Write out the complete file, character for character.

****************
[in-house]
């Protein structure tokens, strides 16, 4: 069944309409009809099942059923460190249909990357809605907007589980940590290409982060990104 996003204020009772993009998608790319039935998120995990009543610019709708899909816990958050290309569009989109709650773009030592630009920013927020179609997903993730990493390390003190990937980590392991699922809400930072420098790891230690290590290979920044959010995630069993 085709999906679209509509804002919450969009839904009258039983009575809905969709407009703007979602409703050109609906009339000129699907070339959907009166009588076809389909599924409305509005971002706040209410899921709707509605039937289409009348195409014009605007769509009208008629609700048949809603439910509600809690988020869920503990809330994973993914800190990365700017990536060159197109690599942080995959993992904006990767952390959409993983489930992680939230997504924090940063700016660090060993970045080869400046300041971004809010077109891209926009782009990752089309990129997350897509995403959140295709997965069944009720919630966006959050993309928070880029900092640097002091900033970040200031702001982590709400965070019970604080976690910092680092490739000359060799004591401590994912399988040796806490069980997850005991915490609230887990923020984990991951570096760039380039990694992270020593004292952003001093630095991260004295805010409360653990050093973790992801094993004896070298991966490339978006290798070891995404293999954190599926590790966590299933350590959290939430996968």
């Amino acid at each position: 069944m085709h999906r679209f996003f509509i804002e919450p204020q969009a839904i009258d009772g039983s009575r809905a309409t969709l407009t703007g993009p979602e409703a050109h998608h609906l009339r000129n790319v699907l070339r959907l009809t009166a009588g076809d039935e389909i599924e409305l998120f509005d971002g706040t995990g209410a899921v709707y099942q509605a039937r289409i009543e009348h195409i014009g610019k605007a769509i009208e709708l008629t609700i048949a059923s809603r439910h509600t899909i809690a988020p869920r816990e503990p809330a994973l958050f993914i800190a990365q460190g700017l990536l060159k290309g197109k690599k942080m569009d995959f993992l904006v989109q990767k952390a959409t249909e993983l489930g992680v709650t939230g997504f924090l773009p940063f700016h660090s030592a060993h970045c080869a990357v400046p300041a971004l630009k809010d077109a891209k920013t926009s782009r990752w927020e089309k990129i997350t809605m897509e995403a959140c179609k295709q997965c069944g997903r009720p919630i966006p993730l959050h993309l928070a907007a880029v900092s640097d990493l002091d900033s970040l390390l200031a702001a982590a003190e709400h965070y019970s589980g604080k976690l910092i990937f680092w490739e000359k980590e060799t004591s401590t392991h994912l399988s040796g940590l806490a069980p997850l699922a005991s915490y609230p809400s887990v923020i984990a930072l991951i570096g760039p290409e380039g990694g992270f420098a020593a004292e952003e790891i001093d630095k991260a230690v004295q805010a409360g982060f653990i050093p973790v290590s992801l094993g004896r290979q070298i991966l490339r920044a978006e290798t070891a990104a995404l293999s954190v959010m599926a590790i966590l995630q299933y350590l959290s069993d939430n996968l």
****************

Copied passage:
[in-house]
């Protein structure tokens, strides 16, 4: 069944309409009809099942059923460190249909990357809605907007589980940590290409982060990104 996003204020009772993009998608790319039935998120995990009543610019709708899909816990958050290309569009989109709650773009030592630009920013927020179609997903993730990493390390003190990937980590392991699922809400930072420098790891230690290590290979920044959010995630069993 085709999906679209509509804002919450969009839904009258039983009575809905969709407009703007979602409703050109609906009339000129699907070339959907009166009588076809389909599924409305509005971002706040209410899921709707509605039937289409009348195409014009605007769509009208008629609700048949809603439910509600809690988020869920503990809330994973993914800190990365700017990536060159197109690599942080995959993992904006990767952390959409993983489930992680939230997504924090940063700016660090060993970045080869400046300041971004809010077109891209926009782009990752089309990129997350897509995403959140295709997965069944009720919630966006959050993309928070880029900092640097002091900033970040200031702001982590709400965070019970604080976690910092680092490739000359060799004591401590994912399988040796806490069980997850005991915490609230887990923020984990991951570096760039380039990694992270020593004292952003001093630095991260004295805010409360653990050093973790992801094993004896070298991966490339978006290798070891995404293999954190599926590790966590299933350590959290939430996968």
């Amino acid at each position: 069944m085709h999906r679209f996003f509509i804002e919450p204020q969009a839904i009258d009772g039983s009575r809905a309409t969709l407009t703007g993009p979602e409703a050109h998608h609906l009339r000129n790319v699907l070339r959907l009809t009166a009588g076809d039935e389909i599924e409305l998120f509005d971002g706040t995990g209410a899921v709707y099942q509605a039937r289409i009543e009348h195409i014009g610019k605007a769509i009208e709708l008629t609700i048949a059923s809603r439910h509600t899909i809690a988020p869920r816990e503990p809330a994973l958050f993914i800190a990365q460190g700017l990536l060159k290309g197109k690599k942080m569009d995959f993992l904006v989109q990767k952390a959409t249909e993983l489930g992680v709650t939230g997504f924090l773009p940063f700016h660090s030592a060993h970045c080869a990357v400046p300041a971004l630009k809010d077109a891209k920013t926009s782009r990752w927020e089309k990129i997350t809605m897509e995403a959140c179609k295709q997965c069944g997903r009720p919630i966006p993730l959050h993309l928070a907007a880029v900092s640097d990493l002091d900033s970040l390390l200031a702001a982590a003190e709400h965070y019970s589980g604080k976690l910092i990937f680092w490739e000359k980590e060799t004591s401590t392991h994912l399988s040796g940590l806490a069980p997850l699922a005991s915490y609230p809400s887990v923020i984990a930072l991951i570096g760039p290409e380039g990694g992270f420098a020593a004292e952003e790891i001093d630095k991260a230690v004295q805010a409360g982060f653990i050093p973790v290590s992801l094993g004896r290979q070298i991966l490339r920044a978006e290798t070891a990104a995404l293999s954190v959010m599926a590790i966590l995630q299933y350590l959290s069993d939430n996968l």